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Unlocking the Rice Immune System

Rice is a staple for half the world’s population and the model plant for grass-type biofuel feedstocks (Photo courtesy of IRRI)

JBEI, UC Davis and Berkeley Lab researchers have identified a bacterial signaling molecule that triggers an immunity response in rice plants, enabling the plants to resist a devastating blight disease. Rice is not only a staple food, it is the model for grass-type advanced biofuels.

Bay Area National Laboratories Jointly Launch New Small Business Voucher Pilot for Emerging Cleantech Companies

The Molecular Foundry is a U.S. Department of Energy nanoscience center hosted at the Lawrence Berkeley National Laboratory.

Lawrence Berkeley National Laboratory, in partnership with Sandia National Laboratories/California and Lawrence Livermore National Laboratory, has been awarded $4.15 million by the Department of Energy to jointly launch a new small business voucher pilot.

Berkeley Lab Study Finds that Future Deployment of Distributed Solar Hinges on Electricity Rate Design

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Future distributed solar photovoltaic (PV) deployment levels are highly sensitive to retail electricity rate design, according to a newly released report by researchers from the U.S. Department of Energy’s Lawrence Berkeley National Laboratory (Berkeley Lab). The study also explores the feedback effects between retail electricity rates and PV deployment, and suggests that increased solar deployment can lead to changes in PV compensation levels that either accelerate or dampen further deployment.

A Bridge to Better Batteries

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A major automaker came to Lawrence Berkeley National Laboratory recently wanting to better understand battery degradation. After many months of intense collaborative research with a Berkeley Lab battery scientist, they gleaned some important insights into the conditions that may lead to battery failure, and even published a paper on their findings. Another large car company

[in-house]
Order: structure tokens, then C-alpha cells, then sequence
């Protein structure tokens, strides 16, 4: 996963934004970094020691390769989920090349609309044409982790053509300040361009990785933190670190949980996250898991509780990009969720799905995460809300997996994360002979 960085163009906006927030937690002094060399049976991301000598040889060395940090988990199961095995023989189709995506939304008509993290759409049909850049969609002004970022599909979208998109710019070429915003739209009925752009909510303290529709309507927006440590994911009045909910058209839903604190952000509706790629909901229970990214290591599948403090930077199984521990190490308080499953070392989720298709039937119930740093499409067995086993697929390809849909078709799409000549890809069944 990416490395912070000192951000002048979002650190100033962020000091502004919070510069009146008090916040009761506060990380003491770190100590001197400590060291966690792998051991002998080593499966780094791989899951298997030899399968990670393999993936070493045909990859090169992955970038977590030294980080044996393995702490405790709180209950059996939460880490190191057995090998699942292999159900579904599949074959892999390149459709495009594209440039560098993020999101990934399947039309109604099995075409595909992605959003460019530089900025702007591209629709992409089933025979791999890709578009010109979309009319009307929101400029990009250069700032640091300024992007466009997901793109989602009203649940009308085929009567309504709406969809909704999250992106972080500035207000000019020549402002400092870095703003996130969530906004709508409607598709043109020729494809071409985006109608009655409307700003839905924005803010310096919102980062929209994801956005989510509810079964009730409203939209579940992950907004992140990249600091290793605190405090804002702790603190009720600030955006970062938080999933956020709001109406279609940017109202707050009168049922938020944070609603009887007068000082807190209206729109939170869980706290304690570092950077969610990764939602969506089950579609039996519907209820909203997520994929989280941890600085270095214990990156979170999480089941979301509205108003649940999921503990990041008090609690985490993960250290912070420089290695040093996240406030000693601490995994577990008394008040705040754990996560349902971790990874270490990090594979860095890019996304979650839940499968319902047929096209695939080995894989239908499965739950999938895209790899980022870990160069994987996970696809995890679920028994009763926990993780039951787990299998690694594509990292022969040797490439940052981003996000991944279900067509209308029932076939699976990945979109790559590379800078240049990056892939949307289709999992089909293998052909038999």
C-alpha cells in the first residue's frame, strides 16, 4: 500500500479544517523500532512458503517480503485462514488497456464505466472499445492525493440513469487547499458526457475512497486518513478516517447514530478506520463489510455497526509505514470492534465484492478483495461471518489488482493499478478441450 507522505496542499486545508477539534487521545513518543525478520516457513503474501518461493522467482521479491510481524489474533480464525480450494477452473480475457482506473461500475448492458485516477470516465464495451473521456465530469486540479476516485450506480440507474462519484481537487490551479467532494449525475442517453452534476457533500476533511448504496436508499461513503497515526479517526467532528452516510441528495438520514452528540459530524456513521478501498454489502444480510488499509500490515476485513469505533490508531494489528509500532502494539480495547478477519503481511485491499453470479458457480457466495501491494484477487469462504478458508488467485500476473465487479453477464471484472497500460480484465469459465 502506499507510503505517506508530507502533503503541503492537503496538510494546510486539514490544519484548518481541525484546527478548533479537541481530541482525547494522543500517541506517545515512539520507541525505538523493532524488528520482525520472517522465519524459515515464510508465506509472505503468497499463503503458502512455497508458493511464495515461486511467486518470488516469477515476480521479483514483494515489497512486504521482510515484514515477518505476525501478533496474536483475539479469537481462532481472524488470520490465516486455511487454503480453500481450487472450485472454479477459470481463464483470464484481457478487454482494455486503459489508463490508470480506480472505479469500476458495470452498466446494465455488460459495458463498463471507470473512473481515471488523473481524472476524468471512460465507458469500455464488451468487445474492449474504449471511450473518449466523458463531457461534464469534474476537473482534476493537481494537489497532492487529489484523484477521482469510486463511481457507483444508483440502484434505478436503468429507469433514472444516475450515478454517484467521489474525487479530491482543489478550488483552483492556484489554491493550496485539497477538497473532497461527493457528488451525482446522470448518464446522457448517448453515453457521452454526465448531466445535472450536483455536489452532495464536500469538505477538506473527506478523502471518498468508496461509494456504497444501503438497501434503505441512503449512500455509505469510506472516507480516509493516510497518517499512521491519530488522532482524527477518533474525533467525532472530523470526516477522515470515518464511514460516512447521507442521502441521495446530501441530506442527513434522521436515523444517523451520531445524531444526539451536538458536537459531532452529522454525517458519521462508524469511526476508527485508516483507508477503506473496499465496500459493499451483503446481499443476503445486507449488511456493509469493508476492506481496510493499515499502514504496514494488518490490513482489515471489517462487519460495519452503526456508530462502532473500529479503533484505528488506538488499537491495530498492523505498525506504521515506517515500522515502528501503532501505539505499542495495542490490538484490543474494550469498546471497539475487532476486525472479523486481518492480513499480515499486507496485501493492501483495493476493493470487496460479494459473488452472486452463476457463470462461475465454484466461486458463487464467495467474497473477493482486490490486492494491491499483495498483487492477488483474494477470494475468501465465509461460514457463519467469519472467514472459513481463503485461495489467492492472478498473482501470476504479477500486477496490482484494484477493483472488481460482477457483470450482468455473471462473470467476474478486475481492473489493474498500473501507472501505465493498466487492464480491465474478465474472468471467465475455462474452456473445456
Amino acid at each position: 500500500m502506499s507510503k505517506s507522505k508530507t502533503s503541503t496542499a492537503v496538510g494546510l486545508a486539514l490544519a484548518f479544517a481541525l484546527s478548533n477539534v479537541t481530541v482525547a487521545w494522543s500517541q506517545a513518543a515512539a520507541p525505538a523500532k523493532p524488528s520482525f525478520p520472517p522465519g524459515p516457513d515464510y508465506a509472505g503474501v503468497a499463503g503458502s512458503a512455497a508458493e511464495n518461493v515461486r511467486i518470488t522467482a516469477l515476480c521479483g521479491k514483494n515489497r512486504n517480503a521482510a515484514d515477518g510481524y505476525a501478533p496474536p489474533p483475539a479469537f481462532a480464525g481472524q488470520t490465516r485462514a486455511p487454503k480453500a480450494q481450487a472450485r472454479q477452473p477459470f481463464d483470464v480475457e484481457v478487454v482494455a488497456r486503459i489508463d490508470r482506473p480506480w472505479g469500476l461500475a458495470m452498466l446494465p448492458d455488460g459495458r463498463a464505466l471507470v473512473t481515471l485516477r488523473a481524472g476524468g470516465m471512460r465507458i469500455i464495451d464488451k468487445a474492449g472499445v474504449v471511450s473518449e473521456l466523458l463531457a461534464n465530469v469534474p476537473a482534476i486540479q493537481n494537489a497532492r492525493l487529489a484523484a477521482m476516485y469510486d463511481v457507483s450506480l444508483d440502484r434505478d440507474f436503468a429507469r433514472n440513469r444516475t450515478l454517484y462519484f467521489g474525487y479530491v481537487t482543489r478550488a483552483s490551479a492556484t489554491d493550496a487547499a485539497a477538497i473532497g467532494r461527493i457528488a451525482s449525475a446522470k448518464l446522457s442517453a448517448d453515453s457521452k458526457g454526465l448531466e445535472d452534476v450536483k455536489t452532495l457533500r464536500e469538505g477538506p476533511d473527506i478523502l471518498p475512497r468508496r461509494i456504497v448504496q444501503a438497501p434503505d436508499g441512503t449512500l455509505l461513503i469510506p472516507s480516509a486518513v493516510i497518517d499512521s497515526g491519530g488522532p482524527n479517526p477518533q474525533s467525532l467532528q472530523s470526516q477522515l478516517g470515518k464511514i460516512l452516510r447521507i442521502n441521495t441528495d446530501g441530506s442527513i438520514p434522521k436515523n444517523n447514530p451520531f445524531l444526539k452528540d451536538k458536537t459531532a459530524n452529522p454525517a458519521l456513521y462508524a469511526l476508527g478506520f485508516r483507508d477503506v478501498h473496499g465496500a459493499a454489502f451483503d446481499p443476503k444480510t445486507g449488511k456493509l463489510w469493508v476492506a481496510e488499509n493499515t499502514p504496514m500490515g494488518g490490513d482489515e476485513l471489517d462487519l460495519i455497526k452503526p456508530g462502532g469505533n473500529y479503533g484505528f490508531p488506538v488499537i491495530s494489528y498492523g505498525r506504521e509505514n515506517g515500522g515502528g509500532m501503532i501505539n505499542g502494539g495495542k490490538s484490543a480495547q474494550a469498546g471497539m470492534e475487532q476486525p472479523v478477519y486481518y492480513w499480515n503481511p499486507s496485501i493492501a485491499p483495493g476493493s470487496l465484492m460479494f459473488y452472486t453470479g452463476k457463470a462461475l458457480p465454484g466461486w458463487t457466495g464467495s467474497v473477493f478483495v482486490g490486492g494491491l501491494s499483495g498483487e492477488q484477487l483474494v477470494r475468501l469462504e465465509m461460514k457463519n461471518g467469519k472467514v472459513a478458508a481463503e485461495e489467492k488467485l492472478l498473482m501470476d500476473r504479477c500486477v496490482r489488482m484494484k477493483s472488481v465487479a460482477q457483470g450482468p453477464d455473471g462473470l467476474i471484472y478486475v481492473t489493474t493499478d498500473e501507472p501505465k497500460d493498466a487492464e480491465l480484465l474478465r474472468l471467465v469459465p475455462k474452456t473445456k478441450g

Autonomous Taxis Would Deliver Significant Environmental and Economic Benefits

Jeff Greenblatt and Samveg Saxena - Sustainable Energy Systems Group, Energy Technologies Division - Berkeley Lab.

Imagine a fleet of driverless taxis roaming your city, ready to pick you up and take you to your destination at a moment’s notice. While this may seem fantastical, it may be only a matter of time before it becomes reality. And according to a new study from Berkeley Lab, such a system would both be cost-effective and greatly reduce per-mile emissions of greenhouse gases.

Leaving on a Biofueled Jet Plane

Air travels accounts for about two-percent of the annual greenhouse gas emissions from human activity. A new catalytic process for biofuels could significantly reduce this figure. (courtesy of Boeing)

Researchers at the Energy Biosciences Institute (EBI) have developed a catalytic process for converting sugarcane biomass into a new class of aviation fuel and lubricant base oils that could help biorefineries achieve net life-cycle greenhouse gas savings of up to 80-percent.

Goodbye, Range Anxiety? Electric Vehicles May Be More Useful Than Previously Thought

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In the first study of its kind, scientists at Lawrence Berkeley National Laboratory quantitatively show that electric vehicles (EVs) will meet the daily travel needs of drivers longer than commonly assumed. They found that batteries that have lost 20 percent of their originally rated energy storage capacity can still meet the daily travel needs of more than 85 percent of U.S. drivers.

A Better Way of Scrubbing CO2

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Berkeley Lab researchers have discovered a means by which the removal of carbon dioxide (CO2) from coal-fired power plants might one day be done far more efficiently and at far lower costs than today. By appending a diamine molecule to the sponge-like solid materials known as metal-organic-frameworks (MOFs), the researchers were able to more than triple the CO2-scrubbing capacity of the MOFs, while significantly reducing parasitic energy.

Sweet Smell of Success: JBEI Researchers Boost Methyl Ketone Production in E. coli

Methyl ketones were discovered more than a century ago in the aromatic evergreen rue plant. They are now used to provide scents in essential oils and flavoring in cheese, but JBEI research shows they could also serve as advanced biofuels. (Image from Wikimedia Commons)

JBEI researchers have engineered E. coli bacteria to convert glucose into significant quantities of methyl ketones, a class of chemical compounds primarily used for fragrances and flavors, but highly promising as clean, green and renewable blending agents for diesel fuel.

Two Berkeley Lab Scientists Named AAAS Fellows

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Two Berkeley Lab scientists, climate scientist William Collins and chemist Heinz Frei, have been named Fellows of the American Association for the Advancement of Science (AAAS) for 2014.